The gradual blurring of home and work lives these days, among other aspects of modern life, makes decisions of etiquette that much harder.
Dealing with an encounter with an ex-colleague can be easy enough in itself. You might begin by saying how long it’s been since you last saw them, and swap old memories. Proceed to ask how the new job is going, and suggest with a wink that they were “lucky to get out when [they] did!” Even if you don’t mean it, you could do that.
But what if they left under a cloud? And what if, owing to your natural lack of nosiness and inability to inveigle yourself into office gossip, you never quite worked out what that cloud consisted of? An actual sacking is far more difficult to joke about than leaving to either knit yoghurt for nothing or trample the poor for a mint. “I’m not taking sides, but” and “we were all behind you, but” are both fraught with danger. Best not to mention it at all, really.
Worse than that, though: what if they lent you a DVD before they were sacked, and you just know that even if they don’t bring it up, they’ve thought of it? And what if it were a bit of a “chick flick”, not particularly your taste? Something you might have, say, even moved house with, without actually watching? How do you even begin to broach that subject? I certainly wouldn’t want to arrange to meet up at a later date to hand that DVD over. That would involve even more small talk, this time with homework beforehand in the form of working out on iMDB what the film was all about. I might even have to stay for a coffee.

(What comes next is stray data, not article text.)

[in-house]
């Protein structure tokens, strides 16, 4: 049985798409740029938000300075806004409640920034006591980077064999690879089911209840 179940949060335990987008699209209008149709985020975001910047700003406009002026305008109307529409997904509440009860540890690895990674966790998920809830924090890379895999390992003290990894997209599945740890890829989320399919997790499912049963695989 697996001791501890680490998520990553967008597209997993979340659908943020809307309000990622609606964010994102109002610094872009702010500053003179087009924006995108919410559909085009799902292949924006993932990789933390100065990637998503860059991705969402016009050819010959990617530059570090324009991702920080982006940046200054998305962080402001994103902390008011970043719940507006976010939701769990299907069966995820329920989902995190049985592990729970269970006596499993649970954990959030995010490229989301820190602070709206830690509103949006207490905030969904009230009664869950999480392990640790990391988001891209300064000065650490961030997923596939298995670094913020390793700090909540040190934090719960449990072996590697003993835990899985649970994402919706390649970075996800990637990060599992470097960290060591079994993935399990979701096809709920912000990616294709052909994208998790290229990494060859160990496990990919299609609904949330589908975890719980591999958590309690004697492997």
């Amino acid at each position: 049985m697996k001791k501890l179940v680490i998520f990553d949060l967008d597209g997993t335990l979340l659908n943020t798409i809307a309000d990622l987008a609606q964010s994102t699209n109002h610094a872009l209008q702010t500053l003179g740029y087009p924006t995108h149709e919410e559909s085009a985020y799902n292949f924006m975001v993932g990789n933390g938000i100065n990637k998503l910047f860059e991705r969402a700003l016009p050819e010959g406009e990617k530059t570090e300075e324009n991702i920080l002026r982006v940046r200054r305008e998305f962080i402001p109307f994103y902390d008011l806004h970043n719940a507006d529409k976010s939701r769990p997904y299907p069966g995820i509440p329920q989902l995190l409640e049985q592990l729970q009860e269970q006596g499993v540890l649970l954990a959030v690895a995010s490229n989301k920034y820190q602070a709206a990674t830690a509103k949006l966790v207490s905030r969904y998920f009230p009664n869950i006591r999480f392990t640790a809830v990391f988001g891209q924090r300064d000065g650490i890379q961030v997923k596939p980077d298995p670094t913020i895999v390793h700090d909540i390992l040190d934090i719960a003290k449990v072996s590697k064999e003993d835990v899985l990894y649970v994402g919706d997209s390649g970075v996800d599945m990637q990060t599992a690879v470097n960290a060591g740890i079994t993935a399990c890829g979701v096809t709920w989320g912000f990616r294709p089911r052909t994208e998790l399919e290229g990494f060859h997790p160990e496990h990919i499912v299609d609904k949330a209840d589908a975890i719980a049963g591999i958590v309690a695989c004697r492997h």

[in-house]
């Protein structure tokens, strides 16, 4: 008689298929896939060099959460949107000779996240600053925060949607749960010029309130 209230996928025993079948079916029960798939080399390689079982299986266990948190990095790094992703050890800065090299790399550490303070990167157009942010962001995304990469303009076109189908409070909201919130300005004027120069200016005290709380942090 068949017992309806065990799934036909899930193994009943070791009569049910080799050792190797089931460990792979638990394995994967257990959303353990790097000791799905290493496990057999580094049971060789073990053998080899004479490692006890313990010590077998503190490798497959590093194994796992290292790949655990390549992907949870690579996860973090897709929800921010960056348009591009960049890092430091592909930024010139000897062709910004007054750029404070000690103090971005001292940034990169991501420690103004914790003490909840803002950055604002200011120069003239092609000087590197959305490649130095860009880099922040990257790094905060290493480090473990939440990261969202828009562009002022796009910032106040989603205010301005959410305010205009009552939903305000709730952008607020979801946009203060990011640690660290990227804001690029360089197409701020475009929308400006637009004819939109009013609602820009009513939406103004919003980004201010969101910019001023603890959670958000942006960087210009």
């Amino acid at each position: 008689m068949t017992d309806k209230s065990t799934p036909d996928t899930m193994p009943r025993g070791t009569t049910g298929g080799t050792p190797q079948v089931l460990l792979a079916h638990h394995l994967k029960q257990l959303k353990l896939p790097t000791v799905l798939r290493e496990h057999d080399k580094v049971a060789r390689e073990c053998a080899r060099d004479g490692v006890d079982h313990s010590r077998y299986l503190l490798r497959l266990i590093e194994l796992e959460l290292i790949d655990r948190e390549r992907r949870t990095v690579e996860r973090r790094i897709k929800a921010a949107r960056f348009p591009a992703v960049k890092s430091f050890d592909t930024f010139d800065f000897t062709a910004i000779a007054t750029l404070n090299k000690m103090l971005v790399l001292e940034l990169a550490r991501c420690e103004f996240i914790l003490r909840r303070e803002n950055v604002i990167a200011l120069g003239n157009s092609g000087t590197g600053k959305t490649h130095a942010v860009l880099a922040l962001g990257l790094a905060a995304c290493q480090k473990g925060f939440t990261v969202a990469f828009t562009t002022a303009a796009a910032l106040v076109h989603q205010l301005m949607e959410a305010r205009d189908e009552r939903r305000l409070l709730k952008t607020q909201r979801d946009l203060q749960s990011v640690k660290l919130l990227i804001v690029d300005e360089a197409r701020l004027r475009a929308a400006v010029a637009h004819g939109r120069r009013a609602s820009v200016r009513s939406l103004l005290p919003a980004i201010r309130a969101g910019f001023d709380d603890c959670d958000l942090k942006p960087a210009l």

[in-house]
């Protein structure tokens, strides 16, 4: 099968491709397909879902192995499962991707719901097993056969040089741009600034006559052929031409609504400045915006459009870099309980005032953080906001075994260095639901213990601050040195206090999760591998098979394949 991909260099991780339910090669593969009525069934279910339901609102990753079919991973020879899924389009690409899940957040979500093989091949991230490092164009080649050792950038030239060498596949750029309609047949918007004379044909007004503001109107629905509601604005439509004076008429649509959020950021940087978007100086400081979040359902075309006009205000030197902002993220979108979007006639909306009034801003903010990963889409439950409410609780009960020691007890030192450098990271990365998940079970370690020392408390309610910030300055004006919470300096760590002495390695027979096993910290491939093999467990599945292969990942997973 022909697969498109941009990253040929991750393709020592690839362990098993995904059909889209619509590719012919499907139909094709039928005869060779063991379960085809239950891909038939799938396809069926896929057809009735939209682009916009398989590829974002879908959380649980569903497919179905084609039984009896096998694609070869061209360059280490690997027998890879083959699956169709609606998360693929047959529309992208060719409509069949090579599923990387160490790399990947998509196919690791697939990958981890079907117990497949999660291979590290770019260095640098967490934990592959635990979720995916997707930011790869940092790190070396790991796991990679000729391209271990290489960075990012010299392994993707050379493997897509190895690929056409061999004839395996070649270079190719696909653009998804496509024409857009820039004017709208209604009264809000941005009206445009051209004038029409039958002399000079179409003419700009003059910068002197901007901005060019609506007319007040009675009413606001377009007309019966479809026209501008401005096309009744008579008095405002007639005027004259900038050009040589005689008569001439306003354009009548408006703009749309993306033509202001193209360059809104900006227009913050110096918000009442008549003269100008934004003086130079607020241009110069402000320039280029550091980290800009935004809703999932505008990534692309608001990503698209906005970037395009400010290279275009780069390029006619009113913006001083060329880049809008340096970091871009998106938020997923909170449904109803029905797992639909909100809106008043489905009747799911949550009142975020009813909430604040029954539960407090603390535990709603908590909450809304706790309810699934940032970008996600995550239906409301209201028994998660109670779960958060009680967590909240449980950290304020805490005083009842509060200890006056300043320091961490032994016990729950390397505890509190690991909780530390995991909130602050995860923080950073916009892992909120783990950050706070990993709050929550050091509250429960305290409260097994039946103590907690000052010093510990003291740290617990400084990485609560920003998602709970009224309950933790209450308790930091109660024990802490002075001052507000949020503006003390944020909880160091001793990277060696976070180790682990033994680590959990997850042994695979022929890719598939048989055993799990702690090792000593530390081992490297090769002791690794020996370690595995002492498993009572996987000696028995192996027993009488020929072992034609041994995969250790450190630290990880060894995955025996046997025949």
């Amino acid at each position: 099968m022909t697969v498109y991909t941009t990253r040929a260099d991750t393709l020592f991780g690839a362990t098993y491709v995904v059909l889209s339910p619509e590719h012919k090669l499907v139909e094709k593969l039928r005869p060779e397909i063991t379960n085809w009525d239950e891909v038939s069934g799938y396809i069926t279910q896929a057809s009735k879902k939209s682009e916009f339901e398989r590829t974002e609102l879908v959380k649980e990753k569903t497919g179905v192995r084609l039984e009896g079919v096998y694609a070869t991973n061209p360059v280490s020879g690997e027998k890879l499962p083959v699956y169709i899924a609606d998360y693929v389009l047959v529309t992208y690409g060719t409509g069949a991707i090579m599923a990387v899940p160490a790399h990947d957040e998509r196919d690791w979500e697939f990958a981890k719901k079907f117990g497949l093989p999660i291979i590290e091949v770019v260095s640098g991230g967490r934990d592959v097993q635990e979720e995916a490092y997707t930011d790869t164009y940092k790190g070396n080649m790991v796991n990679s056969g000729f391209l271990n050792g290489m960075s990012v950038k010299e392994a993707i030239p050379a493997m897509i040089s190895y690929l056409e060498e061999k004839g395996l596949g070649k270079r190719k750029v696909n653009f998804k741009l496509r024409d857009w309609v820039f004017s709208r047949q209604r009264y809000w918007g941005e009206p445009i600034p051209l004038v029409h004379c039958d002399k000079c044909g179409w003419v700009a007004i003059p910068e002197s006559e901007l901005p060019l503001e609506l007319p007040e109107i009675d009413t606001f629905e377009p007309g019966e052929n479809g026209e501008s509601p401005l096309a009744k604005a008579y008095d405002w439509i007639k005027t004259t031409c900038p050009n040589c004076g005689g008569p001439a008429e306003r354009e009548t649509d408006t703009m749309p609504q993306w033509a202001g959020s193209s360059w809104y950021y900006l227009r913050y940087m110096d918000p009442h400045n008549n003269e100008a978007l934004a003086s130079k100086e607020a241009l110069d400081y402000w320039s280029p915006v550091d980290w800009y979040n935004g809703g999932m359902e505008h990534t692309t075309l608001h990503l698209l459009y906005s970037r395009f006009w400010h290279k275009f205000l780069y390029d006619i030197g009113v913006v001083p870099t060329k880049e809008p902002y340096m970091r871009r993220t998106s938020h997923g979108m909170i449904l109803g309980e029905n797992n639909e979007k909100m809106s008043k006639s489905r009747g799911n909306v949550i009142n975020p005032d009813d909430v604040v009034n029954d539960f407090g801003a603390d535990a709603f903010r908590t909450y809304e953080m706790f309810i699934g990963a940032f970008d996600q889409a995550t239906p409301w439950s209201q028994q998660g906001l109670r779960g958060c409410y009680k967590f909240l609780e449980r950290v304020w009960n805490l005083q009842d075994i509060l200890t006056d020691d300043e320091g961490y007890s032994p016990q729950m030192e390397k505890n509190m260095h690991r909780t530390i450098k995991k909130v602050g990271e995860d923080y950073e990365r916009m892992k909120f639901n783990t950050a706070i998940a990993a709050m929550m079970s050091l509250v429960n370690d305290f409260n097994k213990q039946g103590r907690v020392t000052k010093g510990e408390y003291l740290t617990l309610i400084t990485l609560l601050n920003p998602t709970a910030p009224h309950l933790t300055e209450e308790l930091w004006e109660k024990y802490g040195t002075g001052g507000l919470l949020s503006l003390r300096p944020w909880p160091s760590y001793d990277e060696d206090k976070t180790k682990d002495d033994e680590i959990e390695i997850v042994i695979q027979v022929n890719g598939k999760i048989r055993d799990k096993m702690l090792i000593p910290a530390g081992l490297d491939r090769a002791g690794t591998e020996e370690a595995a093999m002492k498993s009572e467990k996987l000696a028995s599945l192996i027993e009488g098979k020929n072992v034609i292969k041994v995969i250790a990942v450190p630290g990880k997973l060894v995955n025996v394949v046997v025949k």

In the end I was saved by Lady Fortune herself, as the first pas in the brief embarrassed social dance was entirely faux, and rendered all further discourse impossible. The ex-colleague who overtook me this weekend was far too busy staring wild-eyed into the path of oncoming traffic, to the extent of nearly running me off the road, to stop and chat. There’s no conversational gambits that let you recover from nearly causing someone’s death, really, and I at least had social sanction to swear loudly as they passed. I just wish, in retrospect, that I’d tied up that dangling loose end at the same time by following it with “do you want your DVD back?”